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August 1, 1970


4.217 (average of 10 ratings)


British hard rock/ heavy metal


“One of heavy metal’s defining albums.” – Eduardo Rivadavia, All Music Guide

Album Tracks:

  1. Speed King
  2. Bloodsucker
  3. Child in Time
  4. Flight of the Rat
  5. Into the Fire
  6. Living Wreck
  7. Hard Lovin’ Man

Sales (in millions):

sales in U.S. only 0.5
sales in U.K. only - estimated --
sales in all of Europe as determined by IFPI – click here to go to their site. --
sales worldwide - estimated 0.5


peak on U.S. Billboard album chart 143
peak on U.K. album chart 4

Singles/Hit Songs:

  • Black Night * (6/70) #66 US, #2 UK

* added to reissue


A 1995 EMI reissue adds “Black Night,” “Cry Free,” “Jam Stew,” alternate versions of some of the album’s original songs, and studio chat.


In Rock

Deep Purple


“After satisfying all of their classical music kinks with keyboard player Jon Lord's overblown Concerto for Group and Orchestra, Deep Purple’s soon to be classic Mark II version made its proper debut and established the sonic blueprint that would immortalize this lineup of the band on 1970’s awesome In Rock.” ER

“The cacophony of sound (spearheaded by Ritchie Blackmore’s blistering guitar solo) introducing opener Speed King made it immediately obvious that the band was no longer fooling around, but the slightly less intense Bloodsucker did afford stunned listeners a chance to catch their breaths before the band launched into the album’s epic, ten-minute tour de force, Child in Time. In what still stands as arguably his single greatest performance, singer Ian Gillan led his bandmates on a series of hypnotizing crescendos, from the song’s gentle beginning through to its ear-shattering climax and then back again for an even more intense encore that brought the original vinyl album’s seismic first side to a close.” ER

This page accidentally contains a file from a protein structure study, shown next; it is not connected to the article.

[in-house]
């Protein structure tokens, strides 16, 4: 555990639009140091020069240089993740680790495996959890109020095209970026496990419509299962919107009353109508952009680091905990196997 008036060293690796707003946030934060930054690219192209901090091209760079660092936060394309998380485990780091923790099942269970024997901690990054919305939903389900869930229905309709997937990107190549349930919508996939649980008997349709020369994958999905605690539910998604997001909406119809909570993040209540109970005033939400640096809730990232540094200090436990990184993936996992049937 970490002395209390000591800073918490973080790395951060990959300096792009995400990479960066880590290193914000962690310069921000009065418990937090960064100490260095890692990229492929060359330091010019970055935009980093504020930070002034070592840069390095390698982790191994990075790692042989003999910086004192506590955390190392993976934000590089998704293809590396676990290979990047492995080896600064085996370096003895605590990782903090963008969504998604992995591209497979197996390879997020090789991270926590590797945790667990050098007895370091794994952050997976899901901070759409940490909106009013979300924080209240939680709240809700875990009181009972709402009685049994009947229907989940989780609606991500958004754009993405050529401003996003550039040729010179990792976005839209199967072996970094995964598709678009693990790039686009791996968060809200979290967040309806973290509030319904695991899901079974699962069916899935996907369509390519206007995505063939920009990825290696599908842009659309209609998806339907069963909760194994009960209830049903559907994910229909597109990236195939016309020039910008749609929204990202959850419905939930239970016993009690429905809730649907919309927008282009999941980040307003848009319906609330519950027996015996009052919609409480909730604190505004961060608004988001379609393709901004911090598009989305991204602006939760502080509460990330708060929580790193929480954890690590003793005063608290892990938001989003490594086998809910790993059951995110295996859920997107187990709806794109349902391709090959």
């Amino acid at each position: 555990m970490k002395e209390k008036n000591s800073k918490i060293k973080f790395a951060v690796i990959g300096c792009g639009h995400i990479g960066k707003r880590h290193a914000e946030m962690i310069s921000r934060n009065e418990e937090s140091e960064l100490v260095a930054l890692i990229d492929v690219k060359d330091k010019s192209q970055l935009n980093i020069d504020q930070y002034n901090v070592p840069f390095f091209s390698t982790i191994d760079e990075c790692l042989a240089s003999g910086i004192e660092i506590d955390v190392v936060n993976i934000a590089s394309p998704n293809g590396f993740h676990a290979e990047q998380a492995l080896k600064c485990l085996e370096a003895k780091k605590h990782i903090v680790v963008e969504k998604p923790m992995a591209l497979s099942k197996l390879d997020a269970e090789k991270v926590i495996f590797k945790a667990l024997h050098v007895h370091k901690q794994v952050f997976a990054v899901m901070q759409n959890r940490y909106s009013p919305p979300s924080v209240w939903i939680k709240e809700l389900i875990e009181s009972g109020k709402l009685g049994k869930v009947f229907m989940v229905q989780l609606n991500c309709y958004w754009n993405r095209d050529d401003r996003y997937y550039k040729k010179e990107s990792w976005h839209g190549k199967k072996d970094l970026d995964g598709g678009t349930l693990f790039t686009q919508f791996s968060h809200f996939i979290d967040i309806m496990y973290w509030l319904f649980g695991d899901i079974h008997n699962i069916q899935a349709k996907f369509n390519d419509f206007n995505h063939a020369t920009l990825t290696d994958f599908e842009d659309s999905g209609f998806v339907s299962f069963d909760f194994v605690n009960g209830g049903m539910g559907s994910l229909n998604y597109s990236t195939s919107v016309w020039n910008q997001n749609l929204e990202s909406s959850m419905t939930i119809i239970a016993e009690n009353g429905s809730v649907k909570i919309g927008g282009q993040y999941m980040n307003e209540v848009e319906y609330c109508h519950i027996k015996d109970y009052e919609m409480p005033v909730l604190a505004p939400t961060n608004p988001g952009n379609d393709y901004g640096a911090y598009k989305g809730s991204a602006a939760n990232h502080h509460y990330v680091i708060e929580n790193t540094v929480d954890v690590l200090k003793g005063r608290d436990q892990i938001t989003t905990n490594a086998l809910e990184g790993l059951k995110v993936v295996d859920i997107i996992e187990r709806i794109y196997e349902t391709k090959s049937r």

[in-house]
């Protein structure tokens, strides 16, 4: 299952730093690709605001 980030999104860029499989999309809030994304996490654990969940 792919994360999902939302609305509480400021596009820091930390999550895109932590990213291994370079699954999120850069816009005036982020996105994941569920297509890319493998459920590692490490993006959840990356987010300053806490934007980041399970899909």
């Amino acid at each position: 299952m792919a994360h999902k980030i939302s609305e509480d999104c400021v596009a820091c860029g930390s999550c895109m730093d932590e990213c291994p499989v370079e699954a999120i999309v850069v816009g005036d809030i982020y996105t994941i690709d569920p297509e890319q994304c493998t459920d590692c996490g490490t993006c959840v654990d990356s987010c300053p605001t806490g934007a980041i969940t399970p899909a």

“Side two opened with the searing power chords of Flight of the Rat – another example of the band’s new take-no-prisoners hard rock stance, though at nearly eight minutes, it too found room for some extended soloing from Blackmore and Lord.” ER

“Next, Into the Fire and Living Wreck proved more concise but equally appealing, and though closer Hard Lovin’ Man finally saw the new-look Deep Purple waffling on a bit too long before descending into feedback, the die was cast for one of heavy metal’s defining albums.” ER

Review Source(s):

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Last updated March 28, 2011.